In 1967, during her third year of law school, Weddington conceived with her lover Ron Weddington and travelled to Mexico for an illegal abortion. She received her J.D. that same year, graduating in the top quarter of her class.

From 1968 to 1974, she was married to Weddington.[3][4]

Weddington holds honorary doctorates from McMurry University, Hamilton College, Austin College, Southwestern University and Nova Southeastern University.

Roe v. WadeEdit

Sarah Weddington, September 18, 1978

After graduating, Weddington found it difficult to find a job with a law firm. She instead joined a group of graduate students at University of Texas-Austin that were researching ways to challenge various anti-abortion statutes.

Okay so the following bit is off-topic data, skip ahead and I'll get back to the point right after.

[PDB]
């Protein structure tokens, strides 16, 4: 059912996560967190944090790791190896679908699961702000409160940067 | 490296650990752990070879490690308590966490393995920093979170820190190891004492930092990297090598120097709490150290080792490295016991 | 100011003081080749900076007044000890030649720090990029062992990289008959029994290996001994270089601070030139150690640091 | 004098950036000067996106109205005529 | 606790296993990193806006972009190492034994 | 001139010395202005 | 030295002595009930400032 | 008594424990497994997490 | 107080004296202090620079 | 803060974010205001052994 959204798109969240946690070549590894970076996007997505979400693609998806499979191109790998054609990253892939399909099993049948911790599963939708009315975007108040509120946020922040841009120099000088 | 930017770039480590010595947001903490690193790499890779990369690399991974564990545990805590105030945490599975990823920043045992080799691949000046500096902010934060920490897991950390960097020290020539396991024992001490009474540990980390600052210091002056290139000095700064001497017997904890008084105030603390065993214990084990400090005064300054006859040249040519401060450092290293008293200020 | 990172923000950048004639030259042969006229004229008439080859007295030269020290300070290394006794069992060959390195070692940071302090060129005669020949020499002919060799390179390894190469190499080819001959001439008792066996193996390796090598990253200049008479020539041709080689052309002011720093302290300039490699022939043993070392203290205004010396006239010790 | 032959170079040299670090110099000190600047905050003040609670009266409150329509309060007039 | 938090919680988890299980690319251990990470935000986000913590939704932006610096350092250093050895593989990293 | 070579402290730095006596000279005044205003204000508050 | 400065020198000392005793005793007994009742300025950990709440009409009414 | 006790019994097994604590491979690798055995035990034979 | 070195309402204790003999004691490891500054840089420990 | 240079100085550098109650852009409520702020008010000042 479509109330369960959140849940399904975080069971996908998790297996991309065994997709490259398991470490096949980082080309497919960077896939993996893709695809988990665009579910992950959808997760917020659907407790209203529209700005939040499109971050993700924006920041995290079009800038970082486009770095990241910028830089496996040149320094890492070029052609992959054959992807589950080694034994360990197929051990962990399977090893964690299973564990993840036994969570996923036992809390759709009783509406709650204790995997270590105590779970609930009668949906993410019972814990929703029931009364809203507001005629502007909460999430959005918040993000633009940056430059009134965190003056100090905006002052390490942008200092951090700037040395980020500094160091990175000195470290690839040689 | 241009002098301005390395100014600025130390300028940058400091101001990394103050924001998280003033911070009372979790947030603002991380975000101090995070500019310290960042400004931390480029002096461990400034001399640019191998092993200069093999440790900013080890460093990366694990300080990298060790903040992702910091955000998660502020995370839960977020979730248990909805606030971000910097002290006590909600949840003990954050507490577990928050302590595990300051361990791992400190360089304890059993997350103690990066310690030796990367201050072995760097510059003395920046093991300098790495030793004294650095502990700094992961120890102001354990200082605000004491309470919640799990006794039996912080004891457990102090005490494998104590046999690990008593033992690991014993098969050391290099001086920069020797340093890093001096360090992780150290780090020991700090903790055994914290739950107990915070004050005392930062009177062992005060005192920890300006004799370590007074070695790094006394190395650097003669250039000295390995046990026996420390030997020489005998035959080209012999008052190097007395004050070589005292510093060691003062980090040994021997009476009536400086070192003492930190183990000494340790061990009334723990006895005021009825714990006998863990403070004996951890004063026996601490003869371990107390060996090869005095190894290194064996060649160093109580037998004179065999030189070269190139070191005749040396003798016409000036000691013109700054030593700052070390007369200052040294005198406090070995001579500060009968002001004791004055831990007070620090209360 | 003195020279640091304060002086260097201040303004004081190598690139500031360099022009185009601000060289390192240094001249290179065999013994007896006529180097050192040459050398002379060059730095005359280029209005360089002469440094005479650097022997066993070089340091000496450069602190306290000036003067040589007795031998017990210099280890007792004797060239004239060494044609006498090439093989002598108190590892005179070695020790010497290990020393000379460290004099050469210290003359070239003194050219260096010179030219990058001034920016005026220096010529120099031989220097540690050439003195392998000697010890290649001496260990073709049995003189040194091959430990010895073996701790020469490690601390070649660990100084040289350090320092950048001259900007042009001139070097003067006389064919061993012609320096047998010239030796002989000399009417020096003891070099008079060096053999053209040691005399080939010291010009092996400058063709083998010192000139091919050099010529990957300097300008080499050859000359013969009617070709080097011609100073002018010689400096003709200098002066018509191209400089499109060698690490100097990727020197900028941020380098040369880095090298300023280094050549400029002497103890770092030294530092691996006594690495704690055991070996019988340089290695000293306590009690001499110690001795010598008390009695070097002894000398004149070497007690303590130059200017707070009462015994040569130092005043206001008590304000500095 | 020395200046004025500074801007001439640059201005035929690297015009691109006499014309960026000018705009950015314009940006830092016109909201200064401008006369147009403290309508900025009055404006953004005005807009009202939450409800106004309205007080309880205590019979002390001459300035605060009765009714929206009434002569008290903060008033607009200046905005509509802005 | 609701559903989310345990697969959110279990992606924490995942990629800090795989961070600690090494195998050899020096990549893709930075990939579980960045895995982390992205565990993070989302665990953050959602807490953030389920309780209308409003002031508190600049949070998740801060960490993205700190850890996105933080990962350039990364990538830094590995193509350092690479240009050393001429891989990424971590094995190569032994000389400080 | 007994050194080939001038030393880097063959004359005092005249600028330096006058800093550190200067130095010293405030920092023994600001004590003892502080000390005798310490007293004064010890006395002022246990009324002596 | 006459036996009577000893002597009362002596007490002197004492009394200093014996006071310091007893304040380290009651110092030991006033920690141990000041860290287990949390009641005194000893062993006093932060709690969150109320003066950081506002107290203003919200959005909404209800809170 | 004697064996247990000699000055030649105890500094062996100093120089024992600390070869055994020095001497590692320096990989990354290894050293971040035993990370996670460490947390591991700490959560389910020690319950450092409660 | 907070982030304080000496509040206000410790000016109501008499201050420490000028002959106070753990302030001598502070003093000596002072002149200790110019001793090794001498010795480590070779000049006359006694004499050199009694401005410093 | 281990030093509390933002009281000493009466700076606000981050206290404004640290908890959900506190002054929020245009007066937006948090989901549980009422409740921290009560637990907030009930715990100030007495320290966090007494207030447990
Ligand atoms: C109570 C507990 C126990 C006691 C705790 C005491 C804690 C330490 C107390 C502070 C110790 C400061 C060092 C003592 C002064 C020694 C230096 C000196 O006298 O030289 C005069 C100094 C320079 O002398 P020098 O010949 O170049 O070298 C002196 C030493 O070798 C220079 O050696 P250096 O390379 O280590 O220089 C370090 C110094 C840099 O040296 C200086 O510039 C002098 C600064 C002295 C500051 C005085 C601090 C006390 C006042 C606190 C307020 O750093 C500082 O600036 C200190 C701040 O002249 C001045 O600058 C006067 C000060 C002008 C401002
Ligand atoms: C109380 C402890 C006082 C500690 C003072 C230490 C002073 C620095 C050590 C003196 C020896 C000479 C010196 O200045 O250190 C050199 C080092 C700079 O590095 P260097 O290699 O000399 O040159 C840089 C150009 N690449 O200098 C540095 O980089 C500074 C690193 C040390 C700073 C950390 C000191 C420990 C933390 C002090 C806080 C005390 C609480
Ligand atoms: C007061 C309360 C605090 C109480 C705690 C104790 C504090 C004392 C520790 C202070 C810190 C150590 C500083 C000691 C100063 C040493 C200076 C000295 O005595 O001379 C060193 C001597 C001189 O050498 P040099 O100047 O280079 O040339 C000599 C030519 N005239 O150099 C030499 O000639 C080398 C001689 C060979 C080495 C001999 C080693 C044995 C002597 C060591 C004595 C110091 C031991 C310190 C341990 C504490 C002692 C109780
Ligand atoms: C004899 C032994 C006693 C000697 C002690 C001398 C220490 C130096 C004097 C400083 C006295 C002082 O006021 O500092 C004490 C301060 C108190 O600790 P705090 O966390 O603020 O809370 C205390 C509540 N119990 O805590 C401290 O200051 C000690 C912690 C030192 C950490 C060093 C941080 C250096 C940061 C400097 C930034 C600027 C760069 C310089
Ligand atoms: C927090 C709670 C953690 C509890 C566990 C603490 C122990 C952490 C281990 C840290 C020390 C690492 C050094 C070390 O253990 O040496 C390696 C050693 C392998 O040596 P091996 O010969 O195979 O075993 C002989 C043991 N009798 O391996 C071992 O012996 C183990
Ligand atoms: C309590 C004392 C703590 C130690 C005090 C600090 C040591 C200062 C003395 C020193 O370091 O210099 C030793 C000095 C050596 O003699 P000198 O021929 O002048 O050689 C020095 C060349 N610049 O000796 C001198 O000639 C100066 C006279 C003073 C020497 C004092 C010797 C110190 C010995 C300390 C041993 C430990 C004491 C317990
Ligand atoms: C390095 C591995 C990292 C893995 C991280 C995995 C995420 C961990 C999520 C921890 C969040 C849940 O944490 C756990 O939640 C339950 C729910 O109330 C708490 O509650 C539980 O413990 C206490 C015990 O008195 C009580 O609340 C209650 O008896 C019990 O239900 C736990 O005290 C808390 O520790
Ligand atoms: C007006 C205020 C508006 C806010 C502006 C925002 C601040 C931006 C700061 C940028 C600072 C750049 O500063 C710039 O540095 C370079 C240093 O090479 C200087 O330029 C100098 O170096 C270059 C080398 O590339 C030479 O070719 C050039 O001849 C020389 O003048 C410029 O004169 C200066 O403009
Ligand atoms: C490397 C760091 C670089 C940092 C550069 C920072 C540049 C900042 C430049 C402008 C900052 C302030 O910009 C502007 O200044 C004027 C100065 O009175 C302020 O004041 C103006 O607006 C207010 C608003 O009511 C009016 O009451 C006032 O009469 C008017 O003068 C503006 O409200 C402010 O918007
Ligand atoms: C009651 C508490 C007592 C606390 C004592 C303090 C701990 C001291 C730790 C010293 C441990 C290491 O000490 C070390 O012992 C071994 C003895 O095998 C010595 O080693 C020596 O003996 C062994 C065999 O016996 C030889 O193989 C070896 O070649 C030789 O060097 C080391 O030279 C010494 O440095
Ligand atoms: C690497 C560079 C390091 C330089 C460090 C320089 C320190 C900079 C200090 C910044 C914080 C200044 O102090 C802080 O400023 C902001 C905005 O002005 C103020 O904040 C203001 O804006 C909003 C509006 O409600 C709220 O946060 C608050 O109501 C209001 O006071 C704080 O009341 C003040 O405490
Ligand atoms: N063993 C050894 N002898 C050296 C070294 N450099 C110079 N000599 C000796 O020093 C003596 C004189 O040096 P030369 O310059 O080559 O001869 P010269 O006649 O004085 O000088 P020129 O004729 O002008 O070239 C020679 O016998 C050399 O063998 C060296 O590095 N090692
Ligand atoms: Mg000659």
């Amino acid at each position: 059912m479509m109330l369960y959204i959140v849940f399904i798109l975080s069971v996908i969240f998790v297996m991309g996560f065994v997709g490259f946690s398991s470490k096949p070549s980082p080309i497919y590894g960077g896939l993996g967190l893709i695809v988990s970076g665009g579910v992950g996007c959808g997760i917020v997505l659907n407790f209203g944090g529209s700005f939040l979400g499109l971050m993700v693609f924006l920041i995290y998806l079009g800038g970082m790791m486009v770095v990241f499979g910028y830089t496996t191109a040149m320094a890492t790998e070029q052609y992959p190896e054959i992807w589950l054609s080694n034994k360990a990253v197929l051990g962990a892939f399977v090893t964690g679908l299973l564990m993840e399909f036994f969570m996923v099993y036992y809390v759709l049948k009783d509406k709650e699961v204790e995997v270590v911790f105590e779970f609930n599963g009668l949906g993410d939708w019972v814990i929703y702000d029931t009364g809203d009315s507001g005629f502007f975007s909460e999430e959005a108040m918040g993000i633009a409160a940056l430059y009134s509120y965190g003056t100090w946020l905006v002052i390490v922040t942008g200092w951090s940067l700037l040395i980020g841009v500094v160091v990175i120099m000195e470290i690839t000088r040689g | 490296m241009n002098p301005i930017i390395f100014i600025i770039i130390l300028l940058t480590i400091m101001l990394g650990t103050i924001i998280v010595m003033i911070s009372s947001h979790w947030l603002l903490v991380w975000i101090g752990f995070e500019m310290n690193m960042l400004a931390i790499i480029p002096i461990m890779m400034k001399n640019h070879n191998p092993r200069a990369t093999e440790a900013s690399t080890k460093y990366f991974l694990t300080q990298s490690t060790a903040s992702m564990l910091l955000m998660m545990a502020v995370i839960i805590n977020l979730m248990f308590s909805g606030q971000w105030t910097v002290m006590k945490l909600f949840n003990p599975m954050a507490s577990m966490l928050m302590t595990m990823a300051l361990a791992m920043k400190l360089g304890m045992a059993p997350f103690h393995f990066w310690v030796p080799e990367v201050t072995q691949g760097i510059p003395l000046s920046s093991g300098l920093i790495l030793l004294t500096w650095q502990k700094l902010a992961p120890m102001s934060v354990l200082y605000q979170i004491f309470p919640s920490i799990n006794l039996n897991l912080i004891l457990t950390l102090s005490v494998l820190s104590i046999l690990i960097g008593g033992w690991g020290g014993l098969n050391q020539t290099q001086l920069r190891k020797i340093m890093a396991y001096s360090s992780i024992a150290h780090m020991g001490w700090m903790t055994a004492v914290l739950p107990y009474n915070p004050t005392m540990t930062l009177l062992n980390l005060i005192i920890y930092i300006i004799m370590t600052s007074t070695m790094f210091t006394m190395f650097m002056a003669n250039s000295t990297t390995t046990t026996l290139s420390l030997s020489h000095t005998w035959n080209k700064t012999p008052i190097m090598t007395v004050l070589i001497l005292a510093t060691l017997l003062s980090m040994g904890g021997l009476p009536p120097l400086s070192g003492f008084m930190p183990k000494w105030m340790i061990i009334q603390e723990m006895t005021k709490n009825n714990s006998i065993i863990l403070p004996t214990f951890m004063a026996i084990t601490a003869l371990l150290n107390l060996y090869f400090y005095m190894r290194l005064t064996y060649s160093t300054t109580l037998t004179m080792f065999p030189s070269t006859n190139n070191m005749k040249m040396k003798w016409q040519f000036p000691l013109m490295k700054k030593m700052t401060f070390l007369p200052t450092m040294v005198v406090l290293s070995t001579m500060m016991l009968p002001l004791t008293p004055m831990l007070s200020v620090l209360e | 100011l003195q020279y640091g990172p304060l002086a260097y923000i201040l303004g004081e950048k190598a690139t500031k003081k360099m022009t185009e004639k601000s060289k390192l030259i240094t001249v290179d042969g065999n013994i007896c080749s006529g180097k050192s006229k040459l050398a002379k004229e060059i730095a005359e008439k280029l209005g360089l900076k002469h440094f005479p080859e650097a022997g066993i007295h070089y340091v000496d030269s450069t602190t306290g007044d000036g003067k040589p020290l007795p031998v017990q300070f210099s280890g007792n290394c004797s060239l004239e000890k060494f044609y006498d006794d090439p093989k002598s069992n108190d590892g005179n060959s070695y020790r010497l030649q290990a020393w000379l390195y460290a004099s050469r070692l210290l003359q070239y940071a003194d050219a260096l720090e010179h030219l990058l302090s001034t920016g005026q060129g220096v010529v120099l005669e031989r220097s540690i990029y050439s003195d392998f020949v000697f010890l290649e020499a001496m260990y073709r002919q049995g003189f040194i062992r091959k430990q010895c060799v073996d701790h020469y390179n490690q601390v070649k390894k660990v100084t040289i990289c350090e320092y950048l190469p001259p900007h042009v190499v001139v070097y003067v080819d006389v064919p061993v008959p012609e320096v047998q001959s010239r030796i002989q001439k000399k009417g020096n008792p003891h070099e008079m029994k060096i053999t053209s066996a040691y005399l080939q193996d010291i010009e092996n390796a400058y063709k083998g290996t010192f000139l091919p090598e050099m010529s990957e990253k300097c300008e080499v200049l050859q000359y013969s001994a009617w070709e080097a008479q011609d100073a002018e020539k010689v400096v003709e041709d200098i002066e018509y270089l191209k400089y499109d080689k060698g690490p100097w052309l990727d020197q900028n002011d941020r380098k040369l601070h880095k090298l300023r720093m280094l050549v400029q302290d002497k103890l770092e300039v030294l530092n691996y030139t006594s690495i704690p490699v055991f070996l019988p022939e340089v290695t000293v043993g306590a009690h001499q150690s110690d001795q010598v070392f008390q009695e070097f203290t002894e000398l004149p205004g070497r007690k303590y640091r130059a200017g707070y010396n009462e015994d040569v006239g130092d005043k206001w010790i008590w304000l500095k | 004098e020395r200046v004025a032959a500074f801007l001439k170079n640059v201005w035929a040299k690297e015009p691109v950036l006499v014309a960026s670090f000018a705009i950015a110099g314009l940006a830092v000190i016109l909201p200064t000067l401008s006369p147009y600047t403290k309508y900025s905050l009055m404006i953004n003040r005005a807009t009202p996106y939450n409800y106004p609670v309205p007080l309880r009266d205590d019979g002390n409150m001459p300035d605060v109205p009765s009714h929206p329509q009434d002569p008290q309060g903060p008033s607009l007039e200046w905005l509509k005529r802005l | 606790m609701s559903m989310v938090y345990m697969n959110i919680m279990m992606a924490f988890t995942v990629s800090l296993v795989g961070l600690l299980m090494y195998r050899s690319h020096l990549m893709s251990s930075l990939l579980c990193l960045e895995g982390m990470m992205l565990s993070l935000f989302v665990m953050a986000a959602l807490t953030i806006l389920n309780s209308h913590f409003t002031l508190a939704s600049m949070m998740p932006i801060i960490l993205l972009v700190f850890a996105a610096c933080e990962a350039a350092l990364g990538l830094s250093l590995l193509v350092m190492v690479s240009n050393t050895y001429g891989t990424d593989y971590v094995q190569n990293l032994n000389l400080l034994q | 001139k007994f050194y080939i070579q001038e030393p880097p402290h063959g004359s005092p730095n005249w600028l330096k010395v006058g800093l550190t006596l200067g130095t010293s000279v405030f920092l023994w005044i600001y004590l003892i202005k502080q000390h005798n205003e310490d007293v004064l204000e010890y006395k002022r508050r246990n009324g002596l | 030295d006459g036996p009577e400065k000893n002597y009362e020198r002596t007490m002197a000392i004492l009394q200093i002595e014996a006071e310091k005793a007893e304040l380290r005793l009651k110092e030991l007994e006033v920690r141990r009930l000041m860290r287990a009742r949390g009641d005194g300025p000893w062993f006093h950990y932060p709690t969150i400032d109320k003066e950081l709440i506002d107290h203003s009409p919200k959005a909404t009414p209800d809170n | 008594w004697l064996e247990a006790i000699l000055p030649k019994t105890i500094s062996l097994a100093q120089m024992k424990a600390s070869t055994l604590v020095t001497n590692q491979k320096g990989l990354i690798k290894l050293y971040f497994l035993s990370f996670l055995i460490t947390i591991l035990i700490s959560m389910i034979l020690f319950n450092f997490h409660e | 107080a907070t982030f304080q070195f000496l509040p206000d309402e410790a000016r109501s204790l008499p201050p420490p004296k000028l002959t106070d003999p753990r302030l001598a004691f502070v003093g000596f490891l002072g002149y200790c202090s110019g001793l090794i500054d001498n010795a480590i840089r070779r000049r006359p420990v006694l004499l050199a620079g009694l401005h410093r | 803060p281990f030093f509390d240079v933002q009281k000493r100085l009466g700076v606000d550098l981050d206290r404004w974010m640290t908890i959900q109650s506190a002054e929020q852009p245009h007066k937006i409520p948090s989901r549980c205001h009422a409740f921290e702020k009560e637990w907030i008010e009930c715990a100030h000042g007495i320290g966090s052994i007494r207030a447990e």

Soon after, a pregnant woman named Norma McCorvey visited a local attorney seeking an abortion. The attorney instead assisted McCorvey with handing over her child for adoption and after doing so, referred McCorvey to Weddington and Linda Coffee. In March 1970, Weddington and her co-counsel filed suit against Henry Wade, the Dallas district attorney and the person responsible for enforcing the anti-abortion statute. McCorvey became the landmark plaintiff and was referred in the legal documents as "Jane Roe" to protect her identity.

Weddington first stated her case in front of a three-judge district court on May 1970 in Dallas. The district court agreed that the Texas abortion laws were unconstitutional, but the state appealed the decision, landing it before the United States Supreme Court.